Information infrastructure

  • an information infrastructure is defined by ole hanseth (2002) as "a shared, evolving, open, standardized, and heterogeneous installed base"[1] and by pironti (2006) as all of the people, processes, procedures, tools, facilities, and technology which supports the creation, use, transport, storage, and destruction of information.[2]

    the notion of information infrastructures, introduced in the 1990s and refined during the following decade, has proven quite fruitful to the information systems (is) field. it changed the perspective from organizations to networks and from systems to infrastructure, allowing for a global and emergent perspective on information systems. information infrastructure is a technical structure of an organizational form, an analytical perspective or a semantic network.

    the concept of information infrastructure (ii) was introduced in the early 1990s, first as a political initiative (gore, 1993 & bangemann, 1994), later as a more specific concept in is research. for the is research community, an important inspiration was hughes′ (1983) accounts of large technical systems, analyzed as socio-technical power structures (bygstad, 2008).[3]

    information infrastructure, as a theory, has been used to frame a number of extensive case studies (star and ruhleder 1996; ciborra 2000; hanseth and ciborra 2007), and in particular to develop an alternative approach to is design: "infrastructures should rather be built by establishing working local solutions supporting local practices which subsequently are linked together rather than by defining universal standards and subsequently implementing them" (ciborra and hanseth 1998). it has later been developed into a full design theory, focusing on the growth of an installed base (hanseth and lyytinen 2008).

    information infrastructures include the internet, health systems and corporate systems.[4] it is also consistent to include innovations such as facebook, linkedin and myspace as excellent examples (bygstad, 2008). bowker has described several key terms and concepts that are enormously helpful for analyzing information infrastructure: imbrication, bootstrapping, figure/ground, and a short discussion of infrastructural inversion. "imbrication" is an analytic concept that helps to ask questions about historical data. "bootstrapping" is the idea that infrastructure must already exist in order to exist (2011).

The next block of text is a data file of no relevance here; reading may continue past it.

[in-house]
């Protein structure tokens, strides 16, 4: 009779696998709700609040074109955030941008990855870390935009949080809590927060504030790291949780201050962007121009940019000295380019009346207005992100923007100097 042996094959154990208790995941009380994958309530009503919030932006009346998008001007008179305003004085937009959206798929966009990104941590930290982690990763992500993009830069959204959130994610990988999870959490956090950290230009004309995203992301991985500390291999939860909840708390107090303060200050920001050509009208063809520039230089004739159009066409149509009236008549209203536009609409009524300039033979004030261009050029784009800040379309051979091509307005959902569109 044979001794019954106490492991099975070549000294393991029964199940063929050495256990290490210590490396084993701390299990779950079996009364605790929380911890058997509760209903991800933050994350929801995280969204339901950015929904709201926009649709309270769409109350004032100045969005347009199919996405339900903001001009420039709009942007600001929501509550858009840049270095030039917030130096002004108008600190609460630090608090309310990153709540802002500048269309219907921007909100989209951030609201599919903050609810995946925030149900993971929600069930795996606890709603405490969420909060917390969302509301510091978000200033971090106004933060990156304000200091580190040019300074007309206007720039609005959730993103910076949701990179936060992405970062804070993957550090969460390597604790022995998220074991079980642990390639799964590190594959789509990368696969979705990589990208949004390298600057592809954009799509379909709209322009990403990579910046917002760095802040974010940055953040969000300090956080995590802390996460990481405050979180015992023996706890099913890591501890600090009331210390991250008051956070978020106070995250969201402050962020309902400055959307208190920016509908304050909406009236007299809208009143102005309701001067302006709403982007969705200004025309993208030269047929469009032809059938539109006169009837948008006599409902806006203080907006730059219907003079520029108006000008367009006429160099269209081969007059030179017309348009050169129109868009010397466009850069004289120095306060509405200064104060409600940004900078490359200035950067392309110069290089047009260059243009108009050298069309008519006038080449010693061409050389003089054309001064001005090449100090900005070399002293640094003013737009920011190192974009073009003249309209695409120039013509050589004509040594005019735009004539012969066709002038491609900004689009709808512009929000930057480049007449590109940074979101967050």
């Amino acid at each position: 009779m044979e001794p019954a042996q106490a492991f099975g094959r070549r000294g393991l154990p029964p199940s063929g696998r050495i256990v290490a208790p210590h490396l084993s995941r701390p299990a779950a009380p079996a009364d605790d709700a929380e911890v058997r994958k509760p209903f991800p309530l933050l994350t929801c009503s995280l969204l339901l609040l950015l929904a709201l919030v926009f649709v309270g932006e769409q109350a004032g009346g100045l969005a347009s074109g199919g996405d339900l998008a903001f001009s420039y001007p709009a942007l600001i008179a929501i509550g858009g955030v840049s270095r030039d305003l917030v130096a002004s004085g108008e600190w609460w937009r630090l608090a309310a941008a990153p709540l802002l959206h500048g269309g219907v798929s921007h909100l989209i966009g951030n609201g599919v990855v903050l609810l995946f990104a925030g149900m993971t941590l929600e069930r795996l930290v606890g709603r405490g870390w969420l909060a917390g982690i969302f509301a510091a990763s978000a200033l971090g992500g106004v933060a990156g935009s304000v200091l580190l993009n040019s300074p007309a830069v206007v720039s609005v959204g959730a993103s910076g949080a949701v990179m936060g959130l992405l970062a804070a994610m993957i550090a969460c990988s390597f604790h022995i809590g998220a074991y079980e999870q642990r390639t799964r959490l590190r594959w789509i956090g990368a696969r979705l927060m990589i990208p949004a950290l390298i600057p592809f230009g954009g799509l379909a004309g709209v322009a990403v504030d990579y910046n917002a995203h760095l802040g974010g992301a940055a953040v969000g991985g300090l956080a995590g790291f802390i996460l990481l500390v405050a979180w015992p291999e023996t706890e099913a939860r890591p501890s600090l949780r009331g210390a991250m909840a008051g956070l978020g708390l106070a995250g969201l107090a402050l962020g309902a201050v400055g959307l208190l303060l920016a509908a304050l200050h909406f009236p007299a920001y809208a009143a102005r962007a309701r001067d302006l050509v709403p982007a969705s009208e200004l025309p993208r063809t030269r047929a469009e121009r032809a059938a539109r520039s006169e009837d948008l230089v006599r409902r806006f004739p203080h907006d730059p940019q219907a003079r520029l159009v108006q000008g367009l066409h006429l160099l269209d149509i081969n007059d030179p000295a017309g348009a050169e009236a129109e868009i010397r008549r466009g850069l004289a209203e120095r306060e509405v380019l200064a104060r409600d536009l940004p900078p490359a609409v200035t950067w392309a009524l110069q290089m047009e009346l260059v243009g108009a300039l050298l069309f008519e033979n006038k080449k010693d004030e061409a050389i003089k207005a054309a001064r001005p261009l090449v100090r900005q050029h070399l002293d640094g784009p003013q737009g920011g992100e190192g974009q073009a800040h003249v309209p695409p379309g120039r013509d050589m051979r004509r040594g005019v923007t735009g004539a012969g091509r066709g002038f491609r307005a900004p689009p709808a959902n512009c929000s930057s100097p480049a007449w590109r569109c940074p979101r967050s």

• definitions
  • etymology
  • theories
  • global information infrastructure (gii)
  • regional information infrastructure
  • see also
  • notes
  • references
  • external links

An information infrastructure is defined by Ole Hanseth (2002) as "a shared, evolving, open, standardized, and heterogeneous installed base"[1] and by Pironti (2006) as all of the people, processes, procedures, tools, facilities, and technology which supports the creation, use, transport, storage, and destruction of information.[2]

The notion of information infrastructures, introduced in the 1990s and refined during the following decade, has proven quite fruitful to the information systems (IS) field. It changed the perspective from organizations to networks and from systems to infrastructure, allowing for a global and emergent perspective on information systems. Information infrastructure is a technical structure of an organizational form, an analytical perspective or a semantic network.

The concept of information infrastructure (II) was introduced in the early 1990s, first as a political initiative (Gore, 1993 & Bangemann, 1994), later as a more specific concept in IS research. For the IS research community, an important inspiration was Hughes′ (1983) accounts of large technical systems, analyzed as socio-technical power structures (Bygstad, 2008).[3]

Information infrastructure, as a theory, has been used to frame a number of extensive case studies (Star and Ruhleder 1996; Ciborra 2000; Hanseth and Ciborra 2007), and in particular to develop an alternative approach to IS design: "Infrastructures should rather be built by establishing working local solutions supporting local practices which subsequently are linked together rather than by defining universal standards and subsequently implementing them" (Ciborra and Hanseth 1998). It has later been developed into a full design theory, focusing on the growth of an installed base (Hanseth and Lyytinen 2008).

Information infrastructures include the Internet, health systems and corporate systems.[4] It is also consistent to include innovations such as Facebook, LinkedIn and MySpace as excellent examples (Bygstad, 2008). Bowker has described several key terms and concepts that are enormously helpful for analyzing information infrastructure: imbrication, bootstrapping, figure/ground, and a short discussion of infrastructural inversion. "Imbrication" is an analytic concept that helps to ask questions about historical data. "Bootstrapping" is the idea that infrastructure must already exist in order to exist (2011).